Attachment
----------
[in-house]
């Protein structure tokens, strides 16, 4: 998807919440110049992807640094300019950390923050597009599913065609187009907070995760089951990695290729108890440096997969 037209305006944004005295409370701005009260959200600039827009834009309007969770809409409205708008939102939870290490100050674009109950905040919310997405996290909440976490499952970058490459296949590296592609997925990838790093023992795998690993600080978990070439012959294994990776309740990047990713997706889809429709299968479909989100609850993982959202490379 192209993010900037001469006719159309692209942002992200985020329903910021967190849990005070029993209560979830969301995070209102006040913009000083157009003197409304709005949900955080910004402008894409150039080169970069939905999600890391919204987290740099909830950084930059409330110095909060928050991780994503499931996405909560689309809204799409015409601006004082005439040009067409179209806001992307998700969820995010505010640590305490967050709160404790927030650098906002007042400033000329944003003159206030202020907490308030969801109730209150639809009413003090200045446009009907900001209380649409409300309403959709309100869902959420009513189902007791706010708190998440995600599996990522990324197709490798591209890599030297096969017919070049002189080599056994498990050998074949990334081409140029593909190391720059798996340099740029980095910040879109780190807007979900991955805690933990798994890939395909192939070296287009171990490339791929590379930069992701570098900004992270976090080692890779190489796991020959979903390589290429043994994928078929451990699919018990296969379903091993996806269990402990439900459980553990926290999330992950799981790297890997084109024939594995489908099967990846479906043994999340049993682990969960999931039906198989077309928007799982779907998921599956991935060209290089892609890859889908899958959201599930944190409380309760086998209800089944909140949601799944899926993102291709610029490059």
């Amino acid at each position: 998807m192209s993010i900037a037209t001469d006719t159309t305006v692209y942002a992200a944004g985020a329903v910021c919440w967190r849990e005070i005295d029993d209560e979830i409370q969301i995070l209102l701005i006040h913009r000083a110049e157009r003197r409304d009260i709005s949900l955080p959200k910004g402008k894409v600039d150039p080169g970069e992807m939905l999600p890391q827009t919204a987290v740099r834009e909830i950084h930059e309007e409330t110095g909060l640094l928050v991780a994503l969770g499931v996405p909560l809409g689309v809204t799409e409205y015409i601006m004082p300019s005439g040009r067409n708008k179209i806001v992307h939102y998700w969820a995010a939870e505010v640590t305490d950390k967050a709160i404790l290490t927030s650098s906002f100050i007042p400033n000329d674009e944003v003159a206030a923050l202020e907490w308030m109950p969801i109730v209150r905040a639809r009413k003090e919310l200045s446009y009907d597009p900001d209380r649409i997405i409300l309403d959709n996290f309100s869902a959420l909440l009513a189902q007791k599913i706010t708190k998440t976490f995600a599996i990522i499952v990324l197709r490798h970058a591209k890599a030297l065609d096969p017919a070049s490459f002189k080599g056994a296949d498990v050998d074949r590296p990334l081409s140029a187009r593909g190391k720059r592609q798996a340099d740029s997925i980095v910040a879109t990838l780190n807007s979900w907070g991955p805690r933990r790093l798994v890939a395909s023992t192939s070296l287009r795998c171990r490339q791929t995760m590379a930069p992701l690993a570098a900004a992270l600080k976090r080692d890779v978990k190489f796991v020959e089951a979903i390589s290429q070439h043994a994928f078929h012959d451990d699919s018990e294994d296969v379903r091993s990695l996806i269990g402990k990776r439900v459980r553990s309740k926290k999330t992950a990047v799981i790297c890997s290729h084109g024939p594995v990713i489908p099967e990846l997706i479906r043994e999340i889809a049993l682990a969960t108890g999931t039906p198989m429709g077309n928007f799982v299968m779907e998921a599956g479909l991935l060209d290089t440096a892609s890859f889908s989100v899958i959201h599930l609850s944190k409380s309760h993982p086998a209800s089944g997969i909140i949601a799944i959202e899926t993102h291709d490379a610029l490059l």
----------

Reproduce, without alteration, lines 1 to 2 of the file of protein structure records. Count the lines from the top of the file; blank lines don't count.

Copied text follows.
[in-house]
């Protein structure tokens, strides 16, 4: 998807919440110049992807640094300019950390923050597009599913065609187009907070995760089951990695290729108890440096997969 037209305006944004005295409370701005009260959200600039827009834009309007969770809409409205708008939102939870290490100050674009109950905040919310997405996290909440976490499952970058490459296949590296592609997925990838790093023992795998690993600080978990070439012959294994990776309740990047990713997706889809429709299968479909989100609850993982959202490379 192209993010900037001469006719159309692209942002992200985020329903910021967190849990005070029993209560979830969301995070209102006040913009000083157009003197409304709005949900955080910004402008894409150039080169970069939905999600890391919204987290740099909830950084930059409330110095909060928050991780994503499931996405909560689309809204799409015409601006004082005439040009067409179209806001992307998700969820995010505010640590305490967050709160404790927030650098906002007042400033000329944003003159206030202020907490308030969801109730209150639809009413003090200045446009009907900001209380649409409300309403959709309100869902959420009513189902007791706010708190998440995600599996990522990324197709490798591209890599030297096969017919070049002189080599056994498990050998074949990334081409140029593909190391720059798996340099740029980095910040879109780190807007979900991955805690933990798994890939395909192939070296287009171990490339791929590379930069992701570098900004992270976090080692890779190489796991020959979903390589290429043994994928078929451990699919018990296969379903091993996806269990402990439900459980553990926290999330992950799981790297890997084109024939594995489908099967990846479906043994999340049993682990969960999931039906198989077309928007799982779907998921599956991935060209290089892609890859889908899958959201599930944190409380309760086998209800089944909140949601799944899926993102291709610029490059």